Returning to The Station
After a call, the Volterra fire truck returns to the station and is plugged into an overhead charging unit. The familiarity of overhead infrastructure makes it easy to integrate electric vehicle charging units into fire stations. Overhead charging is beneficial because it doesn’t take up valuable floor space and it improves overall employee safety by reducing trip hazards in high traffic areas.
When the crew arrives back at the station, they follow a consistent routine. Once the truck is plugged into power, the crew takes time to remove any contaminated gear to ensure it gets washed or cleaned immediately to reduce carcinogens in the station. Any EMS or firefighting supplies used on the call are replenished and any used equipment is cleaned and checked for readiness. If during the course of the call, the cab interior or truck exterior becomes dirty or contaminated, the areas are washed clean.
The goal is to ensure that the truck is mission-ready as soon as possible once it returns to station because another call could come at any moment.
“Firefighters are built to go from one call to the next and we need our trucks to meet these rigorous demands. The Volterra has given us great in-the-field performance and with its ability to charge quickly, we’ve yet to have an issue with battery longevity or dependability.“
Evening Hours and Downtime
The evening hours at the station follow a similar pattern to the early morning shift. Firefighters wind down the day with a vehicle review to make sure each truck is ready to perform and the hours pass with workouts, additional training or down-time.
Since the Volterra was put into service in 2021, fire and city representatives have been ambassadors to help share Volterra’s story. To help educate others on the unique technology and to promote environmentally-conscious initiatives around the country, the Volterra is taken out of service for 4 hours every other Thursday. This time is used as an opportunity to allow visitors, industry professionals and other municipalities to see the Volterra and the charging infrastructure to learn more about how it performs and how the truck fits into station operations.
“The unique collaboration between Pierce and our team, The City of Madison and Madison Gas & Electric was phenomenal. We have worked cooperatively to bring this project together, sharing our successes, hurdles, and experiences is a great benefit to help other communities embrace environmentally-focused initiatives. Our staff and crew are proud to be a part of this unique moment in history.”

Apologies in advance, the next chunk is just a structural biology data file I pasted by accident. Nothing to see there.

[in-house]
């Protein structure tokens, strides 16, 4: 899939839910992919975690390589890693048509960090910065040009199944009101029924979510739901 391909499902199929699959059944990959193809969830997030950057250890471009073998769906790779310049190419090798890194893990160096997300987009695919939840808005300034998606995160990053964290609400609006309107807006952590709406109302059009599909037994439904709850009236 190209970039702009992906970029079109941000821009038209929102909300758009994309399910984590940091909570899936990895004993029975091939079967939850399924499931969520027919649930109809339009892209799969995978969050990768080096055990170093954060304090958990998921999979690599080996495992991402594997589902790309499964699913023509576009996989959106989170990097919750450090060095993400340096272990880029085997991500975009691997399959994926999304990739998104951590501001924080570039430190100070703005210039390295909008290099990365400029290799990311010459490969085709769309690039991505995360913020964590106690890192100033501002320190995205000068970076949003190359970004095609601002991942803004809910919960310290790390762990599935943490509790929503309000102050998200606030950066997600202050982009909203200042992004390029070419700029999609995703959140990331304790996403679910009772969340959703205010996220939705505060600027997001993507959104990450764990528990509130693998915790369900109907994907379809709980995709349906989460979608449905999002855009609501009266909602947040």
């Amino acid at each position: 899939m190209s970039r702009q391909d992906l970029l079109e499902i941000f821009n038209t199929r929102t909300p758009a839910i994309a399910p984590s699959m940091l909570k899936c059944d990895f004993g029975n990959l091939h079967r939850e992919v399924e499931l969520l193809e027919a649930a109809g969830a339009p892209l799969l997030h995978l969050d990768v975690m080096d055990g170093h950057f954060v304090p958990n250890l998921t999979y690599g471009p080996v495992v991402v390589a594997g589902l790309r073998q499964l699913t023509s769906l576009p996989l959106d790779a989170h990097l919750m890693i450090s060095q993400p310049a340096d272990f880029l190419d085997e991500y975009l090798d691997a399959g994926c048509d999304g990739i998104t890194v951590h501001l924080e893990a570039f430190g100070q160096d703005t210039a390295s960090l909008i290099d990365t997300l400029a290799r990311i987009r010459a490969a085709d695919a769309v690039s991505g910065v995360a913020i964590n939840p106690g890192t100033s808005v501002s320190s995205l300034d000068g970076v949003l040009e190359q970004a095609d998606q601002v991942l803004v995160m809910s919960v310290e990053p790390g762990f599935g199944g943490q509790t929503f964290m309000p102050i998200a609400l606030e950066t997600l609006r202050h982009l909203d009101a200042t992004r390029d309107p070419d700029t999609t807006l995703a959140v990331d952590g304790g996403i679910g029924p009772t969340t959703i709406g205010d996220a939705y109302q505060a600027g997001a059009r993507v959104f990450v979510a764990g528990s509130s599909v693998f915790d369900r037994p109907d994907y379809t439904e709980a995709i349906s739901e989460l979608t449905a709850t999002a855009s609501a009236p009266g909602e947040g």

Using Data for Volterra Advancement
As with any new technology, the Volterra electric fire truck has had some hurdles over its first two years in service. Pierce’s unique approach to put a concept demonstrator in service to validate the design, technology and performance is groundbreaking. The overarching goal of learning and refining the truck using the power of data and real-life scenarios means the Pierce team can truly understand the metrics behind truck requirements and performance and adjust the new technology accordingly.
When operational or mechanical issues arise, Pierce is often able to perform remote upgrades to address areas of concern. The truck has been brought out of service to study performance and opportunities for improvement, and for general updates and maintenance. New technology comes with unanticipated obstacles and great opportunities for advancement.
“Pierce’s mission to manufacture an electric fire truck and their ongoing commitment to advancing the technology with day-to-day learnings is truly remarkable. With any new technology, there are problems to resolve and challenges to overcome. It’s seldom you get to play an integral role in groundbreaking technology and we feel fortunate to have this opportunity with Pierce.”
Since 2021, Pierce has been able to gather valuable daily operations data and information to make significant improvements in the electric vehicle technology and battery operation. In-depth discussions with each crew member, daily reports and a continuous stream of real-time data have allowed the Pierce team to learn performance capabilities and opportunities based on weather, temperature, power supply, emergency type, truck components in use, time of day and more.
Based on feedback from the station crew and Chief Bavery, Pierce has already integrated design adjustments to the Volterra. For example, Pierce received feedback that firefighter ergonomics could be improved if the charging port on the side of the vehicle was moved higher.
“If I had to give advice to other fire chiefs in the market for an electric vehicle I would recommend building your relationships now with your local utility, municipal representatives and Pierce Manufacturing. Working collectively to establish the infrastructure and build the right electric fire truck for your needs is something that is critically important to ongoing success in the field. Pierce’s communication and support has been outstanding and the reliability and capabilities of this vehicle is exceptional—we are excited for what the future holds.”
Take a look at our additional resources on the electric fire truck to learn more:
- Electric Fire Truck Reference Guide
- Electric Fire Truck Charging Infrastructure Overview
- EV Charging Stations: 6-Step Process for Fire Departments
- Pierce® Volterra™ platform of electric vehicles